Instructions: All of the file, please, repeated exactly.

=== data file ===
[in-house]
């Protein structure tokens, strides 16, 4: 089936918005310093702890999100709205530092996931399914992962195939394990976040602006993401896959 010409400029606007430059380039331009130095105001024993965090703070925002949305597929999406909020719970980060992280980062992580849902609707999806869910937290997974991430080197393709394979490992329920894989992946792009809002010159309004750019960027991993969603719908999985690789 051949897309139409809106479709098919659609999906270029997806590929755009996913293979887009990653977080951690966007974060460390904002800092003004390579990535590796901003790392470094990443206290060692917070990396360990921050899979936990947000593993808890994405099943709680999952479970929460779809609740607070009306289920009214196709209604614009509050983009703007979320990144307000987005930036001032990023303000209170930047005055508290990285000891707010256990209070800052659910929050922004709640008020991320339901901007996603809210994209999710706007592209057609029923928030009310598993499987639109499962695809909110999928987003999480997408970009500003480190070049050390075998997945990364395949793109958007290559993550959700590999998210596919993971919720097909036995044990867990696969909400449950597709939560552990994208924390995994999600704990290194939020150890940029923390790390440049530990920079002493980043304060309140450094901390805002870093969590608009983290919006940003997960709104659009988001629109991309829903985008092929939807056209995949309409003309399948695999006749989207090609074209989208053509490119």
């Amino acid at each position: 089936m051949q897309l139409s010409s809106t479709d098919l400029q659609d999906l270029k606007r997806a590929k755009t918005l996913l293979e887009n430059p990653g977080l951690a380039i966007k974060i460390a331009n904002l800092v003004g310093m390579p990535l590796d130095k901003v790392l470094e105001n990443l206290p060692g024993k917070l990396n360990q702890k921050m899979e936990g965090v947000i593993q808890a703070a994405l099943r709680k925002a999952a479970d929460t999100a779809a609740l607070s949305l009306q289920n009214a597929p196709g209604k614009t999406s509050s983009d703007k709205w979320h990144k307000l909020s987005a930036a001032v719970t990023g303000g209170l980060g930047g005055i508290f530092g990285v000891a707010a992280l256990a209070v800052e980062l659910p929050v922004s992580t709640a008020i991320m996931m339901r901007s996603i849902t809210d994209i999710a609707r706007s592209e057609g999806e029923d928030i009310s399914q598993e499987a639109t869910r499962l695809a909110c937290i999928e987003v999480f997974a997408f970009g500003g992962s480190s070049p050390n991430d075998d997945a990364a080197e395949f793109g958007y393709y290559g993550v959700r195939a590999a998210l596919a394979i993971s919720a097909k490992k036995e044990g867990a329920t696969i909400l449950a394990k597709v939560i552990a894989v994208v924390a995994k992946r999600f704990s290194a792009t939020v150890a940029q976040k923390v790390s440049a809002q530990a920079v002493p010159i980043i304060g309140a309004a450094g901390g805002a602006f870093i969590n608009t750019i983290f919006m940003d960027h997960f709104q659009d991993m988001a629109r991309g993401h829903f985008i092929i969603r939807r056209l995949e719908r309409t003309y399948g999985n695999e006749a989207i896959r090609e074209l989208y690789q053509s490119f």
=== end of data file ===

[in-house]
């Protein structure tokens, strides 16, 4: 089936918005310093702890999100709205530092996931399914992962195939394990976040602006993401896959 010409400029606007430059380039331009130095105001024993965090703070925002949305597929999406909020719970980060992280980062992580849902609707999806869910937290997974991430080197393709394979490992329920894989992946792009809002010159309004750019960027991993969603719908999985690789 051949897309139409809106479709098919659609999906270029997806590929755009996913293979887009990653977080951690966007974060460390904002800092003004390579990535590796901003790392470094990443206290060692917070990396360990921050899979936990947000593993808890994405099943709680999952479970929460779809609740607070009306289920009214196709209604614009509050983009703007979320990144307000987005930036001032990023303000209170930047005055508290990285000891707010256990209070800052659910929050922004709640008020991320339901901007996603809210994209999710706007592209057609029923928030009310598993499987639109499962695809909110999928987003999480997408970009500003480190070049050390075998997945990364395949793109958007290559993550959700590999998210596919993971919720097909036995044990867990696969909400449950597709939560552990994208924390995994999600704990290194939020150890940029923390790390440049530990920079002493980043304060309140450094901390805002870093969590608009983290919006940003997960709104659009988001629109991309829903985008092929939807056209995949309409003309399948695999006749989207090609074209989208053509490119």
């Amino acid at each position: 089936m051949q897309l139409s010409s809106t479709d098919l400029q659609d999906l270029k606007r997806a590929k755009t918005l996913l293979e887009n430059p990653g977080l951690a380039i966007k974060i460390a331009n904002l800092v003004g310093m390579p990535l590796d130095k901003v790392l470094e105001n990443l206290p060692g024993k917070l990396n360990q702890k921050m899979e936990g965090v947000i593993q808890a703070a994405l099943r709680k925002a999952a479970d929460t999100a779809a609740l607070s949305l009306q289920n009214a597929p196709g209604k614009t999406s509050s983009d703007k709205w979320h990144k307000l909020s987005a930036a001032v719970t990023g303000g209170l980060g930047g005055i508290f530092g990285v000891a707010a992280l256990a209070v800052e980062l659910p929050v922004s992580t709640a008020i991320m996931m339901r901007s996603i849902t809210d994209i999710a609707r706007s592209e057609g999806e029923d928030i009310s399914q598993e499987a639109t869910r499962l695809a909110c937290i999928e987003v999480f997974a997408f970009g500003g992962s480190s070049p050390n991430d075998d997945a990364a080197e395949f793109g958007y393709y290559g993550v959700r195939a590999a998210l596919a394979i993971s919720a097909k490992k036995e044990g867990a329920t696969i909400l449950a394990k597709v939560i552990a894989v994208v924390a995994k992946r999600f704990s290194a792009t939020v150890a940029q976040k923390v790390s440049a809002q530990a920079v002493p010159i980043i304060g309140a309004a450094g901390g805002a602006f870093i969590n608009t750019i983290f919006m940003d960027h997960f709104q659009d991993m988001a629109r991309g993401h829903f985008i092929i969603r939807r056209l995949e719908r309409t003309y399948g999985n695999e006749a989207i896959r090609e074209l989208y690789q053509s490119f």